While some colleges are no longer requiring test scores for admittance, many still require students to submit their scores on either the SAT or the ACT. Particular schools and programs may also require students to take SAT Subject Tests. Learn what to expect from each test, how to prepare, and how to choose which test is right for you.
Students often take the PSAT/NMSQT during the fall of junior year as practice for the SAT. Students with high scores may qualify for the National Merit Scholarship Program, be invited to submit an application to become a finalist, and, subsequently, be awarded scholarship money. Students who want to start practicing for the SAT earlier may be able to take the Preliminary SAT as early as eighth grade.
The SAT and ACT are aptitude tests that measure a student's ability to succeed in college. Scores for one of the tests are therefore required for admission to most colleges. The tests are similar in structure, both testing reading and math with an optional essay section, but the ACT also covers English and science. Schools typically don't have a preference between the tests, so plan to take the one you're most comfortable with.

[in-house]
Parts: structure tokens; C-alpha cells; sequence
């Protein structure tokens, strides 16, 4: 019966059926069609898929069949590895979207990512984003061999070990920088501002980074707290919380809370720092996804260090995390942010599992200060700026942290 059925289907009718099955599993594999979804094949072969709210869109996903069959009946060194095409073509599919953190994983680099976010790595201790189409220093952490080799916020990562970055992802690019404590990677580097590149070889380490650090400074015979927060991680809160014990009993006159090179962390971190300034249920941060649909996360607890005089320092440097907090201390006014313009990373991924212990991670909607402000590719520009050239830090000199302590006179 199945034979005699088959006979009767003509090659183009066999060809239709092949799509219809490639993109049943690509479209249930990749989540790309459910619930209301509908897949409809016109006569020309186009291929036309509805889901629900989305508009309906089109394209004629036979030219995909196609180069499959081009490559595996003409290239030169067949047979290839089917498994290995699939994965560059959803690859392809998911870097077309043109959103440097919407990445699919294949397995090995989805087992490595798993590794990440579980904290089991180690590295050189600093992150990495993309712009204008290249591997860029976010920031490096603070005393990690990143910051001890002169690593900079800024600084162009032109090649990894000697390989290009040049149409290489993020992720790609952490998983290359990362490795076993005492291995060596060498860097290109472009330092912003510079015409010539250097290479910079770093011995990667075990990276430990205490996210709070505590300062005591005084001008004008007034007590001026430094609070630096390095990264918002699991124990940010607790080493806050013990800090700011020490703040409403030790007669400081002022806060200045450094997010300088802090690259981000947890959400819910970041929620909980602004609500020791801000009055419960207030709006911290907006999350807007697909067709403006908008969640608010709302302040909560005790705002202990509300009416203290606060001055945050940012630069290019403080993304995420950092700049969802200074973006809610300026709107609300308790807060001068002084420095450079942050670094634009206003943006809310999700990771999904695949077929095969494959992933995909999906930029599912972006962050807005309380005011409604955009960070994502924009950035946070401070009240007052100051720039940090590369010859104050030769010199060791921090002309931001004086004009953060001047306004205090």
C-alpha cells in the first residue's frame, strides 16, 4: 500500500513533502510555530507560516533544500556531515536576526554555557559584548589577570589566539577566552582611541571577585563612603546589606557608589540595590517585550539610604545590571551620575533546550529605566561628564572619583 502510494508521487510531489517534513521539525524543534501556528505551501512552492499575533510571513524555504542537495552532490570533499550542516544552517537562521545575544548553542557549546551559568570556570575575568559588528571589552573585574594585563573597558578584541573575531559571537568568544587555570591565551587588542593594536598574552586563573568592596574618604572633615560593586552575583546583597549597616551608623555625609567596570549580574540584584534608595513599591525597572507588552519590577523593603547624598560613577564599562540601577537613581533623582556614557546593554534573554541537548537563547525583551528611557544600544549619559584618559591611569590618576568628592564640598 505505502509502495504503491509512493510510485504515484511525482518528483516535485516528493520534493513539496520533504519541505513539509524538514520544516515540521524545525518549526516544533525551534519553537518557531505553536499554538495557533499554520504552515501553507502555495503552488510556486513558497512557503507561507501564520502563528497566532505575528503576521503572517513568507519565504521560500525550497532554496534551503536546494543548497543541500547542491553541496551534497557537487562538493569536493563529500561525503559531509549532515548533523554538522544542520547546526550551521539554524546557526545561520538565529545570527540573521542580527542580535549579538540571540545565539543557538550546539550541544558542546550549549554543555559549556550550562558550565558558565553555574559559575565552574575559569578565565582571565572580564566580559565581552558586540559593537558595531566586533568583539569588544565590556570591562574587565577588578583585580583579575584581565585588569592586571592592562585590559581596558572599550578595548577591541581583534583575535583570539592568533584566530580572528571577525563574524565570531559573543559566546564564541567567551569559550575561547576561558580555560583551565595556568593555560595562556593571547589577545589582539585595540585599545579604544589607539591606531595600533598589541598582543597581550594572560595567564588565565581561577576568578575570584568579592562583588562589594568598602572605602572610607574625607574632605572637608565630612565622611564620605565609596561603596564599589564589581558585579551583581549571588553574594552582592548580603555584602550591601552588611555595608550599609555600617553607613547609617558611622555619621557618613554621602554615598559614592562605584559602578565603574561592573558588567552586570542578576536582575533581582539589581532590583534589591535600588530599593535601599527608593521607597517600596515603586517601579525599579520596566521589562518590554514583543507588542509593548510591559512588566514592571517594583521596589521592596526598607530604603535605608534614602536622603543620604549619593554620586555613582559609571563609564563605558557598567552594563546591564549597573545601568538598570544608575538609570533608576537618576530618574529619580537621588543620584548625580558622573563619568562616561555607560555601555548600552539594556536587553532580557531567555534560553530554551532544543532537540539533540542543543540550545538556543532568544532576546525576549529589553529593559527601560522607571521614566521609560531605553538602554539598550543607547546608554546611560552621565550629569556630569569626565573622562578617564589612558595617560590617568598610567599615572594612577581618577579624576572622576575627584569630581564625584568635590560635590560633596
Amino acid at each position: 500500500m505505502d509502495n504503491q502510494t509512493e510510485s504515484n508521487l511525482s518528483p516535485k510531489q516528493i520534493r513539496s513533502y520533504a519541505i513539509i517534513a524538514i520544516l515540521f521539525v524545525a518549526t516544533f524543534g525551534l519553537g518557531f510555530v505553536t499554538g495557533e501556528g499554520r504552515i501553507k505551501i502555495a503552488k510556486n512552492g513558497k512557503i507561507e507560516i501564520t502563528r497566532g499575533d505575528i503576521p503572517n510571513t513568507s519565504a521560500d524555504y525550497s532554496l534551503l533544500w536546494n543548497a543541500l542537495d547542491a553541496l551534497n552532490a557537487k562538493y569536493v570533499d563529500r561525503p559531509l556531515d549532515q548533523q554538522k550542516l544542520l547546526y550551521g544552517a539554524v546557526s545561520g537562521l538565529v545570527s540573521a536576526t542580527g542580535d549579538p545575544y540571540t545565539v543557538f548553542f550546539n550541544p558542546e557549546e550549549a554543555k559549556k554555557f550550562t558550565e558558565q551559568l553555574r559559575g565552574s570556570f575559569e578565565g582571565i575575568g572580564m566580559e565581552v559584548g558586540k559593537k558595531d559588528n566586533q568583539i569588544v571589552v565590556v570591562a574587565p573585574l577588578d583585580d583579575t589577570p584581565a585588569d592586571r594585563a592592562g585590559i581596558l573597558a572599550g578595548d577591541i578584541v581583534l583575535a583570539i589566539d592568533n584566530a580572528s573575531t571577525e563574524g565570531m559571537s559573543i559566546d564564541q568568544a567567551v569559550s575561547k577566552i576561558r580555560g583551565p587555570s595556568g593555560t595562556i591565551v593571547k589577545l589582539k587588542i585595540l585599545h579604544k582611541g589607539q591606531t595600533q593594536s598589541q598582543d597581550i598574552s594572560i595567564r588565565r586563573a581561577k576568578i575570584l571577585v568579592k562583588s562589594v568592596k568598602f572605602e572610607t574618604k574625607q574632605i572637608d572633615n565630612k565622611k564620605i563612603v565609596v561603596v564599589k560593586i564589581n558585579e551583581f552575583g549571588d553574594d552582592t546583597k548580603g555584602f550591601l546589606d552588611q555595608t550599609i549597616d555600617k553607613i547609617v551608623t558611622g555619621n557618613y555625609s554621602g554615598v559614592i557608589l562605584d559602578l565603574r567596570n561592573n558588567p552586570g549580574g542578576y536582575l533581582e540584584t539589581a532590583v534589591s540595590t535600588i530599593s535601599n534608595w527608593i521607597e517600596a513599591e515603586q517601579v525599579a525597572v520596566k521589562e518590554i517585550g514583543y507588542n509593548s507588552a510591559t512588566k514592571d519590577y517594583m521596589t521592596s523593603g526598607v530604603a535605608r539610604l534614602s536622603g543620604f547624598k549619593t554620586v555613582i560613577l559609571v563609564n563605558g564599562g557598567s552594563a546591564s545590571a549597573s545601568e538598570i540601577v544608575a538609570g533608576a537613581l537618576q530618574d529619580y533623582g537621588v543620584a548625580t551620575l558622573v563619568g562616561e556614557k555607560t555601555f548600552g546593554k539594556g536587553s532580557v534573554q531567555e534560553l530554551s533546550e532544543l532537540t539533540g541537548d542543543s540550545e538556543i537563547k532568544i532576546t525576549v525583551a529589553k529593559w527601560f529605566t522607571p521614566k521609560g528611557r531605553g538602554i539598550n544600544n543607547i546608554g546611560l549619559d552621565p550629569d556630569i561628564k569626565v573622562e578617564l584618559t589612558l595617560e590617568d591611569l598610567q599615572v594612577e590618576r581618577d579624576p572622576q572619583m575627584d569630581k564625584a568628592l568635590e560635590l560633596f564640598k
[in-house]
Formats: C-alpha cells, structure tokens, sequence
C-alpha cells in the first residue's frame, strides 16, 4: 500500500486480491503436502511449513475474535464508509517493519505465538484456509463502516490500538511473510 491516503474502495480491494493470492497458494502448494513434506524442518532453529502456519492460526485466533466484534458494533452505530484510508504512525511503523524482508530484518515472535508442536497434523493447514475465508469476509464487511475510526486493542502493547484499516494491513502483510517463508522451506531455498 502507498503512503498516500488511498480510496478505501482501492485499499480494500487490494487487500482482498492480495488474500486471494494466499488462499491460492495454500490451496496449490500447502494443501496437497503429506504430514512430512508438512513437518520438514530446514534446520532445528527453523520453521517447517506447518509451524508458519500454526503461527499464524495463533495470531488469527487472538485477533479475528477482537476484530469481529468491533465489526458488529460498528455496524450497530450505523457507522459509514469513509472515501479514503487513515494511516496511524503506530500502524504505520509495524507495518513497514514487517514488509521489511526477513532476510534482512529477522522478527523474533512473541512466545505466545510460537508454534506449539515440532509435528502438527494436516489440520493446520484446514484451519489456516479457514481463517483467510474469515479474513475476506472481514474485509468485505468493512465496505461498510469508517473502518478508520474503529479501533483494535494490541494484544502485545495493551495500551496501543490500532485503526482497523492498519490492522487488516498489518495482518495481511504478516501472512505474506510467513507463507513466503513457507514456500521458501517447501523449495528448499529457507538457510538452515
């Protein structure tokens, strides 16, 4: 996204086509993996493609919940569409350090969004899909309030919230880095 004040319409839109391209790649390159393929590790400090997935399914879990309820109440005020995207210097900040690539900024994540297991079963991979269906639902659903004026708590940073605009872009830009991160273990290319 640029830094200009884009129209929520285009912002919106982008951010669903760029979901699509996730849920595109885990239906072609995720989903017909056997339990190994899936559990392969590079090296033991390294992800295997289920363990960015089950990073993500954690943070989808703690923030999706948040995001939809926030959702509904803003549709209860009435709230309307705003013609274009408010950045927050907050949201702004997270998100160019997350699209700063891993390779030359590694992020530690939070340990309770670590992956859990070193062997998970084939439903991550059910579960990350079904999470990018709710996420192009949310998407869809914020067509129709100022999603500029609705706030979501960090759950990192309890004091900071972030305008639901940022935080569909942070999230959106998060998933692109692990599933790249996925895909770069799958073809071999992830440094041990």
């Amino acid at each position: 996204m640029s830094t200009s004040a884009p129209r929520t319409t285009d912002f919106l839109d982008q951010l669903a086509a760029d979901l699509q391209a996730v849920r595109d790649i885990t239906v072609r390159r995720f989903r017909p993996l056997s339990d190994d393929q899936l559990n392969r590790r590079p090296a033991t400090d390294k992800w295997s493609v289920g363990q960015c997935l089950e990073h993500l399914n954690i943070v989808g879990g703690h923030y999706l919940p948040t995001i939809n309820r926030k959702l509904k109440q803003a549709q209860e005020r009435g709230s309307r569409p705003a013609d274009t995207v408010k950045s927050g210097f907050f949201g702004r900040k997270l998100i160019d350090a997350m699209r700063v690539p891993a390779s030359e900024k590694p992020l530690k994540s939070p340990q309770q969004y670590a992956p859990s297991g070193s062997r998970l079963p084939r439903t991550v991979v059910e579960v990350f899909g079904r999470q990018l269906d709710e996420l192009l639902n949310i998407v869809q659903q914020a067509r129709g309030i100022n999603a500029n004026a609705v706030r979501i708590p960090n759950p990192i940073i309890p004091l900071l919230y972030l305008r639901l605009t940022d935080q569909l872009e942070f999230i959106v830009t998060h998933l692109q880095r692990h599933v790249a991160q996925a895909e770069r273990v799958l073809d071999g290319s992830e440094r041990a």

The SAT is the oldest standardized test that is still used today. It consists of two timed sections, evidence-based reading and math, and an optional written essay. Generally, students should aim to take the SAT during their junior year so that they have time before college applications are due to retake the test if their scores aren't as high as they'd like.
Students who excel in academics over logic and vocabulary may benefit from taking the ACT, which measures a student's abilities in reading, English, math, and science. There is an optional writing section, which may be required by some colleges. Students should plan on taking the ACT during their junior year so that they receive their scores in plenty of time for college admissions. Taking the test more than once is generally beneficial to a student's scores.
SAT Subject Tests are not always required for college admission but may enhance a student's application. Like the name suggests, SAT Subject Tests test the material from a specific class subject. Tests are offered for foreign languages, science, math, literature, and history. If you have a low SAT or ACT score, submitting high scores on SAT Subject Tests may help make up the difference.